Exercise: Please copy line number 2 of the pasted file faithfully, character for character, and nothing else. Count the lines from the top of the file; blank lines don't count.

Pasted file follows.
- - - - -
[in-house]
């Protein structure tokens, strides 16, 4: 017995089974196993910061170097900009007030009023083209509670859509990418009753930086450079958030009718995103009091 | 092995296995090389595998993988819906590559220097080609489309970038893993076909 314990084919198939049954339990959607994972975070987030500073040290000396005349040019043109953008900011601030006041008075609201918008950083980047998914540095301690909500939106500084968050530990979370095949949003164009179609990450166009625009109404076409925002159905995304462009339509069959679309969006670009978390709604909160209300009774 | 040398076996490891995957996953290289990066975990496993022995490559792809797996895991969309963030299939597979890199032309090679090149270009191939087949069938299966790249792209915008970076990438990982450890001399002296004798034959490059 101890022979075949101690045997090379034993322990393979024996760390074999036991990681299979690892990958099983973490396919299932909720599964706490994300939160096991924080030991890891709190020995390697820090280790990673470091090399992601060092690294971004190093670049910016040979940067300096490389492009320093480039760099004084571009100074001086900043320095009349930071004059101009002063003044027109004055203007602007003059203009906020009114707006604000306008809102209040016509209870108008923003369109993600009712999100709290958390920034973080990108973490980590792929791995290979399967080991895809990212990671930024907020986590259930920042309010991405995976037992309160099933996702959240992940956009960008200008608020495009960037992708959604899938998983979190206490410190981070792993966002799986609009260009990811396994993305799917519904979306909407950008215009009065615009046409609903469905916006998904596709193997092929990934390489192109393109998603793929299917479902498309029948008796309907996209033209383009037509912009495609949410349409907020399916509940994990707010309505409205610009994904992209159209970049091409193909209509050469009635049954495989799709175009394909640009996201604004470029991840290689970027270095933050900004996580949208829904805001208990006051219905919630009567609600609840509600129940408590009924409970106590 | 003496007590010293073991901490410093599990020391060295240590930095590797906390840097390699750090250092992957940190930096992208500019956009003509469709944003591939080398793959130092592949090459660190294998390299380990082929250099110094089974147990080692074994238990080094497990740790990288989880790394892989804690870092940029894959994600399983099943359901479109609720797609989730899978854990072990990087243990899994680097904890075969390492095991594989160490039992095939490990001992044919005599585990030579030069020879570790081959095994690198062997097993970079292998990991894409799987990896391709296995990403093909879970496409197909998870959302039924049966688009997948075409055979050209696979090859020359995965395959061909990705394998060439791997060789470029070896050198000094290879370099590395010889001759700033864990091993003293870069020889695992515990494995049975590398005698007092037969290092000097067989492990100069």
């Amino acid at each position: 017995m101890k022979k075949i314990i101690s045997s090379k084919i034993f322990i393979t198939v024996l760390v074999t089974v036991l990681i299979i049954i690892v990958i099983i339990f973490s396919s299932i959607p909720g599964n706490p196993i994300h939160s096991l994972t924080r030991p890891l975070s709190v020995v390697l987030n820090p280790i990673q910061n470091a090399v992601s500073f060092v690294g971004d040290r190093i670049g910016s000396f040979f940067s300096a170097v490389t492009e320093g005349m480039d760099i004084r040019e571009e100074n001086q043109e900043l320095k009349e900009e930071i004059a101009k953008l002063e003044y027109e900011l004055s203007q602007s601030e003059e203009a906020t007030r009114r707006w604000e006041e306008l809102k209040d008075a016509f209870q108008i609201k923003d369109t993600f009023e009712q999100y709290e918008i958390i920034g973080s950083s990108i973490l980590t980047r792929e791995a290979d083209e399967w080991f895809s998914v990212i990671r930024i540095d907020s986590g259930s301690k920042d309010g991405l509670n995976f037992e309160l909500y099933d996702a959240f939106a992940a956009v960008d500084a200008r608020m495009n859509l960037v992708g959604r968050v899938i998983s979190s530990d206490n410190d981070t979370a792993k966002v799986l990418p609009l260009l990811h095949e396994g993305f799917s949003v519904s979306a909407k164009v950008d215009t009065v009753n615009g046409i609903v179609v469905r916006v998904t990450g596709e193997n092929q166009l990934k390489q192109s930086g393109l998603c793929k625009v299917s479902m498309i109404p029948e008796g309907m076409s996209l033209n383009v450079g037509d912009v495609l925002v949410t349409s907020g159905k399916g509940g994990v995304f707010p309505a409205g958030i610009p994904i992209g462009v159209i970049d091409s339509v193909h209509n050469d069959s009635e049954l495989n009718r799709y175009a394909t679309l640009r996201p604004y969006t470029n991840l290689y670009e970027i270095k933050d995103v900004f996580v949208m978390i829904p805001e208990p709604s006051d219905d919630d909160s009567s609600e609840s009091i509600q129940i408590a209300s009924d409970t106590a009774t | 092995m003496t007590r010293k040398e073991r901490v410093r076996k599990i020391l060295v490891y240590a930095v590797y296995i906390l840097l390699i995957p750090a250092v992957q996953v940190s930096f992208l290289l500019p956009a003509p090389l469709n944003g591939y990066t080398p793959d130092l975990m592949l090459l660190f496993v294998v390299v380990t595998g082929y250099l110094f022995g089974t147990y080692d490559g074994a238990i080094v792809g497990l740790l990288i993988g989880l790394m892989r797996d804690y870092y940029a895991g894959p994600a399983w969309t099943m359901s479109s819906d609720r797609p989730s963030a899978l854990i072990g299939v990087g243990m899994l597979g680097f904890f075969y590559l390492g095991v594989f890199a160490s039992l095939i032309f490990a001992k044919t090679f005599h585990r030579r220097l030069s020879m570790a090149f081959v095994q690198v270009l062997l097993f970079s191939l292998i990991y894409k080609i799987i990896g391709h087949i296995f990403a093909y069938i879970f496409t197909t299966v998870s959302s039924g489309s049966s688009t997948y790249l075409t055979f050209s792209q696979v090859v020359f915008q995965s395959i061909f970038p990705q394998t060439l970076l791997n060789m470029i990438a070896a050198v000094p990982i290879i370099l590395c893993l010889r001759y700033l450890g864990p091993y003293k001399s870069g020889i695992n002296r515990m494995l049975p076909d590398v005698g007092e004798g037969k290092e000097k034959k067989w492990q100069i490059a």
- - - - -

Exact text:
């Protein structure tokens, strides 16, 4: 017995089974196993910061170097900009007030009023083209509670859509990418009753930086450079958030009718995103009091 | 092995296995090389595998993988819906590559220097080609489309970038893993076909 314990084919198939049954339990959607994972975070987030500073040290000396005349040019043109953008900011601030006041008075609201918008950083980047998914540095301690909500939106500084968050530990979370095949949003164009179609990450166009625009109404076409925002159905995304462009339509069959679309969006670009978390709604909160209300009774 | 040398076996490891995957996953290289990066975990496993022995490559792809797996895991969309963030299939597979890199032309090679090149270009191939087949069938299966790249792209915008970076990438990982450890001399002296004798034959490059 101890022979075949101690045997090379034993322990393979024996760390074999036991990681299979690892990958099983973490396919299932909720599964706490994300939160096991924080030991890891709190020995390697820090280790990673470091090399992601060092690294971004190093670049910016040979940067300096490389492009320093480039760099004084571009100074001086900043320095009349930071004059101009002063003044027109004055203007602007003059203009906020009114707006604000306008809102209040016509209870108008923003369109993600009712999100709290958390920034973080990108973490980590792929791995290979399967080991895809990212990671930024907020986590259930920042309010991405995976037992309160099933996702959240992940956009960008200008608020495009960037992708959604899938998983979190206490410190981070792993966002799986609009260009990811396994993305799917519904979306909407950008215009009065615009046409609903469905916006998904596709193997092929990934390489192109393109998603793929299917479902498309029948008796309907996209033209383009037509912009495609949410349409907020399916509940994990707010309505409205610009994904992209159209970049091409193909209509050469009635049954495989799709175009394909640009996201604004470029991840290689970027270095933050900004996580949208829904805001208990006051219905919630009567609600609840509600129940408590009924409970106590 | 003496007590010293073991901490410093599990020391060295240590930095590797906390840097390699750090250092992957940190930096992208500019956009003509469709944003591939080398793959130092592949090459660190294998390299380990082929250099110094089974147990080692074994238990080094497990740790990288989880790394892989804690870092940029894959994600399983099943359901479109609720797609989730899978854990072990990087243990899994680097904890075969390492095991594989160490039992095939490990001992044919005599585990030579030069020879570790081959095994690198062997097993970079292998990991894409799987990896391709296995990403093909879970496409197909998870959302039924049966688009997948075409055979050209696979090859020359995965395959061909990705394998060439791997060789470029070896050198000094290879370099590395010889001759700033864990091993003293870069020889695992515990494995049975590398005698007092037969290092000097067989492990100069």